First Test preview: England v West Indies

In a series that is likely to be one-sided, the West Indian pace attack is the one element that could keep things exciting.

The start of the English Test summer is always a moment to savour, even if it generally begins with a somewhat muted feel. The West Indies, ranked seventh in the world, are not a team that will cause a buzz around England even if they have shown signs of gradual improvement recently. They will almost certainly be seen off, and the first Test at Lord's will give us an indication of by what margin.

On paper the West Indies should be the perfect opposition for England to sink their teeth into as they look to resurrect their defence of the ICC mace. When they took it off India last summer, England were so dominant that there seemed no reason to doubt their ability to reign. Instead they have kept it only through a last-ditch effort in Colombo – their only victory in five Tests over the winter.

A return to home comforts should set them back on track, even if they will face a strong challenge from South Africa in the summer's second series. The England batsmen's problems on Asian pitches often meant that the excellence of their bowlers was overlooked. Back in helpful conditions, the seamers should fill their boots once again, especially against a West Indian side that are prone to major collapses.

The West Indians have focused on building a team for the future, and have gone about it in a sensible manner. Young batsmen who have shown an aptitude for the highest level have been given time to develop, even when form has deserted them. Aside from 37-year-old Shivnarine Chanderpaul, the top six is one for the future. The only catch is that the present has been compromised. There will be some good moments from the inexperienced batsmen, but plenty of horrible ones.

There is a possibility of limiting some of the damage by shifting Chanderpaul up to number three, a solution proposed by many – including a certain Brian Lara. Given that Chanderpaul so often ends up batting with the tail the suggestion makes sense, but coach Ottis Gibson is looking long-term and clearly wants the inexperienced batsmen to learn the hard way.

The bowling attack is rather more established, and will give the English batsmen a few concerns. Fidel Edwards and Kemar Roach are seriously quick but also have control, while Ravi Rampaul possesses a great deal of skill and the knowledge of how to use it. With English conditions suiting the fast men, it seems highly likely that the West Indies will go in with a four-prong seam attack, which is completed by the limited – yet dependable – captain Darren Sammy.

On pacy pitches that attack is probably the most exciting thing about this series, and it will be fascinating to see how they get on. With fresh questions over his place in the side Andrew Strauss could do with some runs, but his task might not be easy. A hundred at Lord's would put those questions to bed for the rest of the summer, but a series of failures over the next month would lead to unwanted pressure in the South Africa Tests.

At the other end of the top six, Jonny Bairstow's Test debut will be the most exciting element for England. With Eoin Morgan and Ravi Bopara failing to stamp their mark on the number six berth, Bairstow has an excellent opportunity to show that he is the missing link in the batting line-up. If his efforts in the limited-overs side are anything to go by, he is an exciting prospect who will be worth watching.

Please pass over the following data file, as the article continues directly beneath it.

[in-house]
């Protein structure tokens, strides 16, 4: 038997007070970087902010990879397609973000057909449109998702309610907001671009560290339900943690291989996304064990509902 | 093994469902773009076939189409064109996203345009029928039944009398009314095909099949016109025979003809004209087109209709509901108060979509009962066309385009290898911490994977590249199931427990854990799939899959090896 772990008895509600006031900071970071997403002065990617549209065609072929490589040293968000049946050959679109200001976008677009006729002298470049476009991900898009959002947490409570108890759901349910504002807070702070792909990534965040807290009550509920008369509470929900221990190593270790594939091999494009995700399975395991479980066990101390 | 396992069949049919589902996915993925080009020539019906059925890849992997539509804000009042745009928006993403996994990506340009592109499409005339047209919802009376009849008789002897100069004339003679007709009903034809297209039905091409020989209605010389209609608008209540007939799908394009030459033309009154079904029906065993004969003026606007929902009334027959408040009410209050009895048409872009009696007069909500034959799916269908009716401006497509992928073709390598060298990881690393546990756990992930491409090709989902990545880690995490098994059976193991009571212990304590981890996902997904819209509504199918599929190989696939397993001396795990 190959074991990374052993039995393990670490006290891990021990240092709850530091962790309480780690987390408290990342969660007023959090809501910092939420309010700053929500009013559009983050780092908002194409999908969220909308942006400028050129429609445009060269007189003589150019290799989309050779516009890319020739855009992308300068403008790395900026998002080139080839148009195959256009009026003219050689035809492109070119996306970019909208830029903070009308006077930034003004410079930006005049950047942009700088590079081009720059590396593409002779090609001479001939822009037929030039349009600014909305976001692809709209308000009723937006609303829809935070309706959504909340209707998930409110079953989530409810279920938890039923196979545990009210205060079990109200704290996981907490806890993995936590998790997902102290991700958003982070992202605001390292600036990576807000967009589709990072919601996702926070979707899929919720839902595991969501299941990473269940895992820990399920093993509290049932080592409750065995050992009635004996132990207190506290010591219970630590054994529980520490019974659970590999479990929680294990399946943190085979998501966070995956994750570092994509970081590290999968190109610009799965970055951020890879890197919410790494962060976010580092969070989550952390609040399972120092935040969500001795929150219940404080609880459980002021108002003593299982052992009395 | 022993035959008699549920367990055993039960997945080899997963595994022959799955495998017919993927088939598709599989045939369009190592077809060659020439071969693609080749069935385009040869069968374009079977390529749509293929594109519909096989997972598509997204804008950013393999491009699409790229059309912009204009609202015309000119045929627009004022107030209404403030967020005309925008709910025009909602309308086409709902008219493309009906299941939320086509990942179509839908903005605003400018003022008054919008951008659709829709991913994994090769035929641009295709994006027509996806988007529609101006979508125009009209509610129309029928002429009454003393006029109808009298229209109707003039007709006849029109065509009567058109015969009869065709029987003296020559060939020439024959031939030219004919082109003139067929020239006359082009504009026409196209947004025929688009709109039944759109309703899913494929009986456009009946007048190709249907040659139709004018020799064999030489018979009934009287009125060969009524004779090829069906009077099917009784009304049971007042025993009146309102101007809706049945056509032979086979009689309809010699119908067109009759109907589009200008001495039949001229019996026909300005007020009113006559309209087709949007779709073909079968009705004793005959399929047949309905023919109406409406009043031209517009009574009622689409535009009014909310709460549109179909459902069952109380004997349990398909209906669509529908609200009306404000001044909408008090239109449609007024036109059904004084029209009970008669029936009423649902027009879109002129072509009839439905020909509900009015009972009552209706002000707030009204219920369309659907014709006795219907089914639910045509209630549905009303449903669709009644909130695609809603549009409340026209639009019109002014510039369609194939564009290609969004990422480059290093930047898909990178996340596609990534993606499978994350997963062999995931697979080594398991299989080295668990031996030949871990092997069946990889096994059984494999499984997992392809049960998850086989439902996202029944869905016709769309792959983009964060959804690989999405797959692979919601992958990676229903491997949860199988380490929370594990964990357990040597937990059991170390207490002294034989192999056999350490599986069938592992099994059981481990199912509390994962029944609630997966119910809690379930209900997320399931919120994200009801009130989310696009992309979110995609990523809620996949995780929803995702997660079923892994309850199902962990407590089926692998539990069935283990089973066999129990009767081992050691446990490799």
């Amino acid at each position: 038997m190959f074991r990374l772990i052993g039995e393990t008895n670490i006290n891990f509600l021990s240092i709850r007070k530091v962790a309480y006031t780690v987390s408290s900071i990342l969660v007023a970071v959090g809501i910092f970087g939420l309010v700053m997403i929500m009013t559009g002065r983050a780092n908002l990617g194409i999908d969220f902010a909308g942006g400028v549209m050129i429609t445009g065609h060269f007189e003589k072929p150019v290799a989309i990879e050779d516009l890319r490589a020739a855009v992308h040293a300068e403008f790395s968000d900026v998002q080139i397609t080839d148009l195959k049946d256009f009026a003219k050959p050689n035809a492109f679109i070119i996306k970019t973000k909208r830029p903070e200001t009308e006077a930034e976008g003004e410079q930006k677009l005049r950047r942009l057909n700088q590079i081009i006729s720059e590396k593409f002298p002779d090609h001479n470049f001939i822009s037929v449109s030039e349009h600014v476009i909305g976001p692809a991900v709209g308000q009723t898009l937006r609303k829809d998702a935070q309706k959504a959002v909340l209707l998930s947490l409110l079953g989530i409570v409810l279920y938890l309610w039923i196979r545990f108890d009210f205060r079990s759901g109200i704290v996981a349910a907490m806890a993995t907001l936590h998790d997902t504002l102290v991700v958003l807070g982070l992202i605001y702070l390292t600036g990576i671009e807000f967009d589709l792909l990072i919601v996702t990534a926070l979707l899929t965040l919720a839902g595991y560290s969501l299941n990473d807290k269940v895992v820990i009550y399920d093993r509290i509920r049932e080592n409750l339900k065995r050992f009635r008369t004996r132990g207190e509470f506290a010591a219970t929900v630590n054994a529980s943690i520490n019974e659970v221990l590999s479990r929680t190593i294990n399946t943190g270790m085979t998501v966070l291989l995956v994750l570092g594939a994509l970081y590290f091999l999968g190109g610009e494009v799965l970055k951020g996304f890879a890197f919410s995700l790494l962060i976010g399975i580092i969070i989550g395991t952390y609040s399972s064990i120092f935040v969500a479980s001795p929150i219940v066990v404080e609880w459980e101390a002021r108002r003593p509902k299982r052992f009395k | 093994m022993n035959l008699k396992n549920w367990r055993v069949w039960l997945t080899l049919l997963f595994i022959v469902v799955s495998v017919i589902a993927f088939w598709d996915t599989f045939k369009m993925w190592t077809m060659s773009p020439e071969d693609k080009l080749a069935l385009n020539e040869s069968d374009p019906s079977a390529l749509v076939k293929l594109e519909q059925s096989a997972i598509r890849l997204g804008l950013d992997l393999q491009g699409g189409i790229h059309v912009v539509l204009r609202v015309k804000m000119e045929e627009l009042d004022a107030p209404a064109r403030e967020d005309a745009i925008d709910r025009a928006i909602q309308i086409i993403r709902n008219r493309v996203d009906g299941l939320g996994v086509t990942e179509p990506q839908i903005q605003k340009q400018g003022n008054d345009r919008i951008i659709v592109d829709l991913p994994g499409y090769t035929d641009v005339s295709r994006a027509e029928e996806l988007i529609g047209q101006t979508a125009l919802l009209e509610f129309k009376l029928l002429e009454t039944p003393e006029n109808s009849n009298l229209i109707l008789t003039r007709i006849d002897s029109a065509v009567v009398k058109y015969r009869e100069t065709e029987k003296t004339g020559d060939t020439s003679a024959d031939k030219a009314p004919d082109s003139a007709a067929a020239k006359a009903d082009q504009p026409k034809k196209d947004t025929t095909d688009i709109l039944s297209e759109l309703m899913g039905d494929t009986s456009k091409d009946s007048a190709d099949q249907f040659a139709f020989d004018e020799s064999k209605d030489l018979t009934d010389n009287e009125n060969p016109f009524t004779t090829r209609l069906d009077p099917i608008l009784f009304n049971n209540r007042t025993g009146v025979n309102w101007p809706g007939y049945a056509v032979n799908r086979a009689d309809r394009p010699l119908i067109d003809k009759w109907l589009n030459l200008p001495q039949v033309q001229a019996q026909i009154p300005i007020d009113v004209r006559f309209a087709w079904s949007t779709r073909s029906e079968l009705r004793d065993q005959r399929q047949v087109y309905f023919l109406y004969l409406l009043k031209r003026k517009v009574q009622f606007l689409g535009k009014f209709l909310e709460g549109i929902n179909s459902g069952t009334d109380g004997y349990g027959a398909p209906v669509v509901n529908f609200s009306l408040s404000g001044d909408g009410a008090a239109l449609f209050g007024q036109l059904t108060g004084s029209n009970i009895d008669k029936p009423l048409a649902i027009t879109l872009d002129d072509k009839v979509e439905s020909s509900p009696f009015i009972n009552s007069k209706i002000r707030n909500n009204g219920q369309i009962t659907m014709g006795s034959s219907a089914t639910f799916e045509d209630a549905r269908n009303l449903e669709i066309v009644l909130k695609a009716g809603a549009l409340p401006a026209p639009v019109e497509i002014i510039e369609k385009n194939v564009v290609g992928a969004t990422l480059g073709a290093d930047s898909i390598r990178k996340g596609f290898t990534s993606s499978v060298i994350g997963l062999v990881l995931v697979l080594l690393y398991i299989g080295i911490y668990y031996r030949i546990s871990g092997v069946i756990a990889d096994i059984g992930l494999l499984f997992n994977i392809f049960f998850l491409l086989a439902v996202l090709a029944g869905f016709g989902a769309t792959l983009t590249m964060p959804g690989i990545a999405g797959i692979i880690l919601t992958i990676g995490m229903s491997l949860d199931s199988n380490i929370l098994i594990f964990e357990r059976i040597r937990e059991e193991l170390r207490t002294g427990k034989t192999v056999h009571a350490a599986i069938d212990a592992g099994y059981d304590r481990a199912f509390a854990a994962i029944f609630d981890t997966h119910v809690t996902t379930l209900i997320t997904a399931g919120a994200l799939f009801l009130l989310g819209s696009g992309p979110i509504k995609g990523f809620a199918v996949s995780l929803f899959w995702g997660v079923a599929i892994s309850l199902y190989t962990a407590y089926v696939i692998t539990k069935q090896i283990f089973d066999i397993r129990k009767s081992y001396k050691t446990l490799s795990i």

The only question for the selectors is the identity of the third seamer, and it shouldn't be a major dilemma. Steven Finn was the standout fast bowler in the ODIs against Pakistan, which eventually earned him a place in the Test side for the victory over Sri Lanka. Having developed his game hugely since being dropped in the Ashes series Down Under, he deserves to accompany James Anderson and Stuart Broad in the England attack.

<b>Key Men</b><br><i>England:</i> Recently anointed England's player of the year, <b>James Anderson</b> should relish both the conditions and the opposition at Lord's.

<i>West Indies:</i> Undoubtedly the West Indies' most promising batsman, <b>Darren Bravo</b> will be the man to watch this summer. While Chanderpaul can be relied on for solidity, Bravo is the only man likely to take the game away from England with the bat.

<b>Last Five Head-To-Head Results:</b>May 2009: Second Test: England won by an inns and 83 runs at Chester-le-Street<br>May 2009: First Test: England won by 10 wickets at Lord's<br>March 2009: Fifth Test: Match drawn in Trinidad<br>February 2009: Fourth Test: Match drawn in Barbados<br>February 2009: Third Test: Match drawn in St John's

<b>Prediction</b><br>Expect one or two innings of substance from the West Indies, but otherwise it will be a struggle. An <b>England</b> win inside four days is on the cards.

Online betting firm <a href='' target='_blank' class='instorylink'><b>Sky Bet</b></a> have England at 4/9 in the <a href='' target='_blank' class='instorylink'><b>betting</b></a> for the first Test. Visit Sky Bet for the latest <a href='' target='_blank' class='instorylink'><b>cricket betting</b></a>.

<b>Probable Teams</b><br><i>England:</i> Andrew Strauss (capt), Alastair Cook, Jonathan Trott, Kevin Pietersen, Ian Bell, Jonny Bairstow, Matt Prior (wk), Stuart Broad, Graeme Swann, James Anderson, Steven Finn.

<i>West Indies:</i> Kieran Powell, Kirk Edwards, Darren Bravo, Marlon Samuels, Shivnarine Chanderpaul, Narsingh Deonarine, Denesh Ramdin (wk), Darren Sammy (capt), Ravi Rampaul, Kemar Roach, Fidel Edwards.

<b>Dates:</b> 17-21 May<br><b>Morning session:</b> 11:00 – 13:00 (10:00 – 12:00 GMT)<br><b>Afternoon session:</b> 13:40- 15:40 (12:40 – 14:40 GMT)<br><b>Evening session:</b> 16:00 – 18:00 (15:00 – 17:00 GMT)<br><b>On-field umpires:</b> Aleem Dar and Marais Erasmus<br><B>Third umpire:</B> Asad Rauf<BR><b>Match referee:</b> Roshan Mahanama